Primary Source Description

Centered across the top of the horizontal grey felt block are capitalized black bold letters that spell out “DONALD J. PLETZKE”. At first glance, the audience can easily observe the symmetry of the panel and the variety of different clothing items that have been carefully folded, cut, and sewn on to the quilt to display their messages. Pictures and tokens of Pletzke’s life are carefully attached to the panel. Each of these items had a significance to Donald J. Pletzke.

AIDS Quilt made for Donald J. Pletzke

Five items of clothing are displayed on to the felt quilt in an aesthetically pleasing order. From left to right the color pattern is as follows: white, blue, black, blue, white. The colors utilized match the same colors that are found on the small flag in the bottom left corner. The lettering on the first white cotton shirt states “Mohawk Leather Atlanta” and includes a black and white sketch of man with a Mohawk hairstyle underneath. Next in line is the light blue shirt with small, white font stating, “I’m the Daddy, that’s why” that stretches about 10 inches horizontally across the shirt. In the center of the entire block is a black leather vest, kept unfolded and uncut, with a small red ribbon pinned on the left side panel where one’s heart would be which symbolizes solidarity of people living with AIDS and HIV.

AIDS/HIV Ribbon:

Stop AIDS sign.

This ribbon contains a small golden angel placed directly in the center. A gold-plated medal pin, rectangular in shape, is placed right above the ribbon and reads “BULLETWOMAN”. Proceeding the vest is a blue jersey like shirt that is folded in a way that only the back is visible. It contains a large number seven in black centered on the back of the shirt. Last in the row is another white cotton t-shirt with an abstract design on the front. It includes eyes and a mouth, along with stating “HOLLYWOOD hits ‘89”. These shirts are presented in a timeline fashion progressing from one side to the other with the peak being the middle black leather vest. The quilt has a mournful effect on the audience due to the neutral color scheme layout which incorporates the blues, whites, and blacks on a gray backdrop.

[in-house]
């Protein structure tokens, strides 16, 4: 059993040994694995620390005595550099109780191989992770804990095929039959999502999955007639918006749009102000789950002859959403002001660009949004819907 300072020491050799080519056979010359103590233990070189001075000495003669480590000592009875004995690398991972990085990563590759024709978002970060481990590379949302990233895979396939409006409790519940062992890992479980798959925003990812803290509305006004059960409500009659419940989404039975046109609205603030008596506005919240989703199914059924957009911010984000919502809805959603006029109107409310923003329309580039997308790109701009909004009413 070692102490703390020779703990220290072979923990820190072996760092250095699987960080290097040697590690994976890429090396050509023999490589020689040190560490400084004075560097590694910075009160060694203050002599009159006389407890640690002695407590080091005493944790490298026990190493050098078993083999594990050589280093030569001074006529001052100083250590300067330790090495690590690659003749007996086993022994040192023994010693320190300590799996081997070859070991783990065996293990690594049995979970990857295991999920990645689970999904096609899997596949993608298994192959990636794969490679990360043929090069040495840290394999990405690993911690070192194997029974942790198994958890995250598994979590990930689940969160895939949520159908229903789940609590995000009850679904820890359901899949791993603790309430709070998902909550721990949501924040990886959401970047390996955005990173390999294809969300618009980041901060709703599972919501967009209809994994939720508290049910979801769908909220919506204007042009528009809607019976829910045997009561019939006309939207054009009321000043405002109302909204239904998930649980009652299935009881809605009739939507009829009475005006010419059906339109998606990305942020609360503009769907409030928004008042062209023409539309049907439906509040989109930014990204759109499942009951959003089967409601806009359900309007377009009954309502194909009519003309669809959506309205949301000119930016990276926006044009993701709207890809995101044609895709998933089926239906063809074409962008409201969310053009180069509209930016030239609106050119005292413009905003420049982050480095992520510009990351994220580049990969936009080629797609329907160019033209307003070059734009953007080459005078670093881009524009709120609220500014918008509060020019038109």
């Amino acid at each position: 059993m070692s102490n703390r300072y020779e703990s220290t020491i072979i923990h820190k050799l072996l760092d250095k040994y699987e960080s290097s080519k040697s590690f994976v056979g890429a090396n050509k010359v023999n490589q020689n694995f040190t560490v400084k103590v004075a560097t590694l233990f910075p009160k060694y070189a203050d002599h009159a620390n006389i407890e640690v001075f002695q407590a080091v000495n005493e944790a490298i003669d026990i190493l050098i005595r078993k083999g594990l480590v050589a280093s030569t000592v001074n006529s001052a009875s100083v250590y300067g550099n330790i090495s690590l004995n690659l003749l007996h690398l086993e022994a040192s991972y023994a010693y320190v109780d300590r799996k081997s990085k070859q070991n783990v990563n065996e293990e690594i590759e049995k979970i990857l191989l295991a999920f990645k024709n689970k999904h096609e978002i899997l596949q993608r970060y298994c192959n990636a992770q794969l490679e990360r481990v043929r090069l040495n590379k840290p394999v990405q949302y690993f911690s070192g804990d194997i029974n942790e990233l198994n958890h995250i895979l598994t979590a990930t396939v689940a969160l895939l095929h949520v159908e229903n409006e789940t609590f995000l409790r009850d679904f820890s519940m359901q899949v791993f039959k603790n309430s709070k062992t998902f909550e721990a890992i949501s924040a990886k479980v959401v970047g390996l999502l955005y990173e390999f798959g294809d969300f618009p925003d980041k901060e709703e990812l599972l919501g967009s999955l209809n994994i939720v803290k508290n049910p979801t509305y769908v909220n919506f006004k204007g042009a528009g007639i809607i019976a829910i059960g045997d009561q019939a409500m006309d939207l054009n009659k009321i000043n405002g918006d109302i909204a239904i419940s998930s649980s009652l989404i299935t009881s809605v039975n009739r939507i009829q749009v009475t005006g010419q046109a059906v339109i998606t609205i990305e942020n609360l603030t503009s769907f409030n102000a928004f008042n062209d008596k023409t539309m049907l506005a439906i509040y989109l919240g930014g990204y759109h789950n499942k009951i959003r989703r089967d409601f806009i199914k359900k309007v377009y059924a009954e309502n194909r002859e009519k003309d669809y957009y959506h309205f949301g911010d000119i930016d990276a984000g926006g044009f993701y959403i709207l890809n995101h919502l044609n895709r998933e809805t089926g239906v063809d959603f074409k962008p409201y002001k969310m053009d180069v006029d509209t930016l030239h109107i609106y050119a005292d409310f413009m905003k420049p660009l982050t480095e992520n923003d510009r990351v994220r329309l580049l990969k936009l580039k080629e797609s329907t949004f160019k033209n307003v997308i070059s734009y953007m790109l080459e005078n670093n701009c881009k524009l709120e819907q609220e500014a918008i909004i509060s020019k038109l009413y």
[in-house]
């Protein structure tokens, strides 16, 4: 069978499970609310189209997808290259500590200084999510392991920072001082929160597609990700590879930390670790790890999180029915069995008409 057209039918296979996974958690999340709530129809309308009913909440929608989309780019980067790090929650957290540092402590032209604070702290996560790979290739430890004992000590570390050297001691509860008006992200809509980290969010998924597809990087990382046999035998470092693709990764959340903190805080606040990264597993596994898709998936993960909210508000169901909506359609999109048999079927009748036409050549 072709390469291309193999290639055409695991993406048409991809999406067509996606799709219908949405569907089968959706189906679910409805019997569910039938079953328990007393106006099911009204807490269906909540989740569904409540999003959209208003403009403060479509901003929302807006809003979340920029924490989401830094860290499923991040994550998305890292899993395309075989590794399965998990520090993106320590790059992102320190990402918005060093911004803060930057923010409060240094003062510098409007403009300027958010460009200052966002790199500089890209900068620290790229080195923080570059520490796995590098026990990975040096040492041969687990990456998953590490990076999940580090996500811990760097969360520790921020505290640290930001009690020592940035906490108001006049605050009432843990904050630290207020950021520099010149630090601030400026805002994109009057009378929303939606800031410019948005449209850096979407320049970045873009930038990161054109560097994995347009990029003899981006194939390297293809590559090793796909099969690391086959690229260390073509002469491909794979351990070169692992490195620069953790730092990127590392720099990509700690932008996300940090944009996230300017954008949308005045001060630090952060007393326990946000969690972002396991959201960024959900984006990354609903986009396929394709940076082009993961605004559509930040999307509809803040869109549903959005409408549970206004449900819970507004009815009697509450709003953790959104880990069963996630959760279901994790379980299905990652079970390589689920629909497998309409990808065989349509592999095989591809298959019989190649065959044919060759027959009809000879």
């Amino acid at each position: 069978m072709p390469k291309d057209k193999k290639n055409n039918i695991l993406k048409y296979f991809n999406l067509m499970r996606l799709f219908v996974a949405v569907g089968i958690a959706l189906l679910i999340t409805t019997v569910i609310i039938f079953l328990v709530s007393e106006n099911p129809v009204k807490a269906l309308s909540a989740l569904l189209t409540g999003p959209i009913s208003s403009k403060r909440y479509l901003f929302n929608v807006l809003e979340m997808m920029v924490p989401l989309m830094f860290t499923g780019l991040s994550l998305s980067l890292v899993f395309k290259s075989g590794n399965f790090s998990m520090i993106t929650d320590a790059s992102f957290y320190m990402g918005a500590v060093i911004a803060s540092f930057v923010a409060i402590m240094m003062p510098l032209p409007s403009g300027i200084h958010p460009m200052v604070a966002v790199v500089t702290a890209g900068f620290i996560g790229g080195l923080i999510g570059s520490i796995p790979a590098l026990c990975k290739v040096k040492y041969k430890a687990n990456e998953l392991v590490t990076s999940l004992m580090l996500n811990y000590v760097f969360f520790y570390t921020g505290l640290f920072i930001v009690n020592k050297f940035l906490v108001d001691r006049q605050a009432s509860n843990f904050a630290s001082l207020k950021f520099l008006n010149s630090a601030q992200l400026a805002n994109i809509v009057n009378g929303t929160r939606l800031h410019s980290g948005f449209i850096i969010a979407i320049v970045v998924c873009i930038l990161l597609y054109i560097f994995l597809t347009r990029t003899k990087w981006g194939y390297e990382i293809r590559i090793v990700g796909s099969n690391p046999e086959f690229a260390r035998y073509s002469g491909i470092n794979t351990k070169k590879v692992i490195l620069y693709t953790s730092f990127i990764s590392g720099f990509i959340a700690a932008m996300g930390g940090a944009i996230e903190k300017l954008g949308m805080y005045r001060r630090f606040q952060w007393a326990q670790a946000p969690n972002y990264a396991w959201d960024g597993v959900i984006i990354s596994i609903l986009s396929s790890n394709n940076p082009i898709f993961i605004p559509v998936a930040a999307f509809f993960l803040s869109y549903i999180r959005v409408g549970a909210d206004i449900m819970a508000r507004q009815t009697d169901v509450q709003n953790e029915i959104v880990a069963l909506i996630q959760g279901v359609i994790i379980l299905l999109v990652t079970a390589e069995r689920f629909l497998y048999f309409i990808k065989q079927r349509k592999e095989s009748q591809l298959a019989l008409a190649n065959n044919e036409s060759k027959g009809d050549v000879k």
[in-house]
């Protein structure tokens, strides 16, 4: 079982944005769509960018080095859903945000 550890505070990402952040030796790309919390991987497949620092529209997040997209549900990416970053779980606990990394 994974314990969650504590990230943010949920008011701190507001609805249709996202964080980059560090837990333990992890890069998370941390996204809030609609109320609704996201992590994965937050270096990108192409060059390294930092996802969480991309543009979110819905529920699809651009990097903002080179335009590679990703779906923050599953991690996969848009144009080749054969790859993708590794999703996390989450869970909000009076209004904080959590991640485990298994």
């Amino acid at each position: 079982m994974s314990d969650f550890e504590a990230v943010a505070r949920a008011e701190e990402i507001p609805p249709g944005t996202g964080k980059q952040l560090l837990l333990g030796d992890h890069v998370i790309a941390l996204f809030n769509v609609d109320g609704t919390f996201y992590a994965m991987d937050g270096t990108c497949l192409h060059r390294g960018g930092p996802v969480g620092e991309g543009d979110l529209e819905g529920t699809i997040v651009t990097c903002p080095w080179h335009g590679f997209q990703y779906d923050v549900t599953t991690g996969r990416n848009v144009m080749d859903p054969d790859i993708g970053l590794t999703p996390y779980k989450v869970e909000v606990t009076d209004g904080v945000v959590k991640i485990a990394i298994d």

Under the row of shirts centered in the very bottom are the dates of Donald J Pletzke’s life. The date of his birth comes first (2-20-47) and then the date of his death is underneath it (4-25-93) making him 46 years old at his time of death. Both dates are in the same black bold font as his name at the top. The numbers were created from black fabric cut-outs. Similar to a tombstone, the dates are appeal to the viewers in a way that commemorates the life of Pletzke.